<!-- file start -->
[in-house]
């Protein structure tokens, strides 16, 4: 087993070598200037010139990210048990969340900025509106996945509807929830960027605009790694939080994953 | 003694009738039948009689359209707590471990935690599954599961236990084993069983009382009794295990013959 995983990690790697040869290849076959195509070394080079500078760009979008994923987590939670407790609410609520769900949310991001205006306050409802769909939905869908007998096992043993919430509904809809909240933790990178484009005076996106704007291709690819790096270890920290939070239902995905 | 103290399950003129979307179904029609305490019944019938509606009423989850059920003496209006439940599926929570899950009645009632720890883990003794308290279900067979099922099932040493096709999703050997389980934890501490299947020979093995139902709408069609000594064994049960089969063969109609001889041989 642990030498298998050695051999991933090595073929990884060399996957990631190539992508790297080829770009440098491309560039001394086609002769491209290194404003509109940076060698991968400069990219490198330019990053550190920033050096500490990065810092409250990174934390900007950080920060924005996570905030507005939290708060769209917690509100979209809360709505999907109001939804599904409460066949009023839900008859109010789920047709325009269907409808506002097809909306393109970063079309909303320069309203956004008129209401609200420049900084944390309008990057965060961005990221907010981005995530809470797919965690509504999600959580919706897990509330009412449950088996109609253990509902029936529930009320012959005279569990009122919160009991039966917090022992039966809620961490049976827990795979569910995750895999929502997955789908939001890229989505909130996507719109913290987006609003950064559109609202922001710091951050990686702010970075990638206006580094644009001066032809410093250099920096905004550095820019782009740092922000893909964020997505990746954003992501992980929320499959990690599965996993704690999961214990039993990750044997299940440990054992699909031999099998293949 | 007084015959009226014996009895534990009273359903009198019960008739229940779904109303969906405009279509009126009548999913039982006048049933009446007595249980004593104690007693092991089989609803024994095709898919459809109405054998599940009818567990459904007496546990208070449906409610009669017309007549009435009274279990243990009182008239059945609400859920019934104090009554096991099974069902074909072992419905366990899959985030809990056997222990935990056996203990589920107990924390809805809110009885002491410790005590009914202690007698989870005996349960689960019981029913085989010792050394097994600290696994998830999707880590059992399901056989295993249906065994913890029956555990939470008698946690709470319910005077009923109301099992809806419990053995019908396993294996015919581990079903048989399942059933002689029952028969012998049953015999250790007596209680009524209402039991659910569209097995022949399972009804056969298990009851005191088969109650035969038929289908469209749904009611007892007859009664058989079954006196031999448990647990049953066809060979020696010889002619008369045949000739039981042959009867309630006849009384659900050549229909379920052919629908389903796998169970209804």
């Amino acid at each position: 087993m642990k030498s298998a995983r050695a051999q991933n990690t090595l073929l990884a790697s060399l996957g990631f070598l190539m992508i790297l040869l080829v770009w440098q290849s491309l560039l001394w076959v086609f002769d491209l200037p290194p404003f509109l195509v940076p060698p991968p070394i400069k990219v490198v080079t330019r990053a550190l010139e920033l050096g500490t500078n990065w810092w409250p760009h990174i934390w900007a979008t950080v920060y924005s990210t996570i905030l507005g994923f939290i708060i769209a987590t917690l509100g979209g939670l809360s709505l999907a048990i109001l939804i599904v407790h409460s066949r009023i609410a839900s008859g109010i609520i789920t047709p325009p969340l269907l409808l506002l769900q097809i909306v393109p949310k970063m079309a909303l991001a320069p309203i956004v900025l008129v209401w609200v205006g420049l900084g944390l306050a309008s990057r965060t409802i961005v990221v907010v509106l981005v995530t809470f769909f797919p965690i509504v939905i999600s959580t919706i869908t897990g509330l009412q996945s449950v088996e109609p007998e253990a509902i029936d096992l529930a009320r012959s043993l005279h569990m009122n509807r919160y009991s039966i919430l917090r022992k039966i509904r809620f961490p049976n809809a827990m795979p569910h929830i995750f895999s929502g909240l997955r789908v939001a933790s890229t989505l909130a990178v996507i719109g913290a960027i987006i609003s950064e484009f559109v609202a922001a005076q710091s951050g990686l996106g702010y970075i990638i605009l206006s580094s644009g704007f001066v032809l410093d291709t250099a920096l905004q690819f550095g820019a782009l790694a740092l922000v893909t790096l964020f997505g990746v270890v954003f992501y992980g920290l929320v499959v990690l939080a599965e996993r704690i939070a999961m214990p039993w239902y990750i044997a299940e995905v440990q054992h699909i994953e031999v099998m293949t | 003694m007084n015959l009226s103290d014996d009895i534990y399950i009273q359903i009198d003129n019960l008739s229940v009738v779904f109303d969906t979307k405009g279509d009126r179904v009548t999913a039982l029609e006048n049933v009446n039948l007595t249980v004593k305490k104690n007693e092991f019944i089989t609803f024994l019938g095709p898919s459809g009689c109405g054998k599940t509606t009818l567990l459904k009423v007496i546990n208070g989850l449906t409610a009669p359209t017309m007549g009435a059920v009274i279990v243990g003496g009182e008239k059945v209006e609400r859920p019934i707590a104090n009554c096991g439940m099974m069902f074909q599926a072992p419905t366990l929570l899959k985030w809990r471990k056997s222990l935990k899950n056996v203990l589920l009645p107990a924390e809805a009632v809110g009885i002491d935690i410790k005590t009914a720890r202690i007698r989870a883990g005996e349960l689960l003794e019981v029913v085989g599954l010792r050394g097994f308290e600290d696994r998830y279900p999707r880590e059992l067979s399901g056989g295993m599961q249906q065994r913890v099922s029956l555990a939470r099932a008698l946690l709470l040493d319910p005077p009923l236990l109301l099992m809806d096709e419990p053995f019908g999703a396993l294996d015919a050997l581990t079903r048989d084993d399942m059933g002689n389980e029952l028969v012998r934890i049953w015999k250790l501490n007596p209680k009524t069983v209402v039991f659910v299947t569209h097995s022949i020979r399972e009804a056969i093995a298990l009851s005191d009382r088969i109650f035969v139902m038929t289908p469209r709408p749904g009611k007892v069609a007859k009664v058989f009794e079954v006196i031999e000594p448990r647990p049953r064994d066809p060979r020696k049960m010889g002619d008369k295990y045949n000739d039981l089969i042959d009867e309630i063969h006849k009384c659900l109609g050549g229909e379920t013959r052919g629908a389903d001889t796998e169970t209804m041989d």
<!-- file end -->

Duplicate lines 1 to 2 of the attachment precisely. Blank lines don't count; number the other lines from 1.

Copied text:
[in-house]
């Protein structure tokens, strides 16, 4: 087993070598200037010139990210048990969340900025509106996945509807929830960027605009790694939080994953 | 003694009738039948009689359209707590471990935690599954599961236990084993069983009382009794295990013959 995983990690790697040869290849076959195509070394080079500078760009979008994923987590939670407790609410609520769900949310991001205006306050409802769909939905869908007998096992043993919430509904809809909240933790990178484009005076996106704007291709690819790096270890920290939070239902995905 | 103290399950003129979307179904029609305490019944019938509606009423989850059920003496209006439940599926929570899950009645009632720890883990003794308290279900067979099922099932040493096709999703050997389980934890501490299947020979093995139902709408069609000594064994049960089969063969109609001889041989 642990030498298998050695051999991933090595073929990884060399996957990631190539992508790297080829770009440098491309560039001394086609002769491209290194404003509109940076060698991968400069990219490198330019990053550190920033050096500490990065810092409250990174934390900007950080920060924005996570905030507005939290708060769209917690509100979209809360709505999907109001939804599904409460066949009023839900008859109010789920047709325009269907409808506002097809909306393109970063079309909303320069309203956004008129209401609200420049900084944390309008990057965060961005990221907010981005995530809470797919965690509504999600959580919706897990509330009412449950088996109609253990509902029936529930009320012959005279569990009122919160009991039966917090022992039966809620961490049976827990795979569910995750895999929502997955789908939001890229989505909130996507719109913290987006609003950064559109609202922001710091951050990686702010970075990638206006580094644009001066032809410093250099920096905004550095820019782009740092922000893909964020997505990746954003992501992980929320499959990690599965996993704690999961214990039993990750044997299940440990054992699909031999099998293949 | 007084015959009226014996009895534990009273359903009198019960008739229940779904109303969906405009279509009126009548999913039982006048049933009446007595249980004593104690007693092991089989609803024994095709898919459809109405054998599940009818567990459904007496546990208070449906409610009669017309007549009435009274279990243990009182008239059945609400859920019934104090009554096991099974069902074909072992419905366990899959985030809990056997222990935990056996203990589920107990924390809805809110009885002491410790005590009914202690007698989870005996349960689960019981029913085989010792050394097994600290696994998830999707880590059992399901056989295993249906065994913890029956555990939470008698946690709470319910005077009923109301099992809806419990053995019908396993294996015919581990079903048989399942059933002689029952028969012998049953015999250790007596209680009524209402039991659910569209097995022949399972009804056969298990009851005191088969109650035969038929289908469209749904009611007892007859009664058989079954006196031999448990647990049953066809060979020696010889002619008369045949000739039981042959009867309630006849009384659900050549229909379920052919629908389903796998169970209804």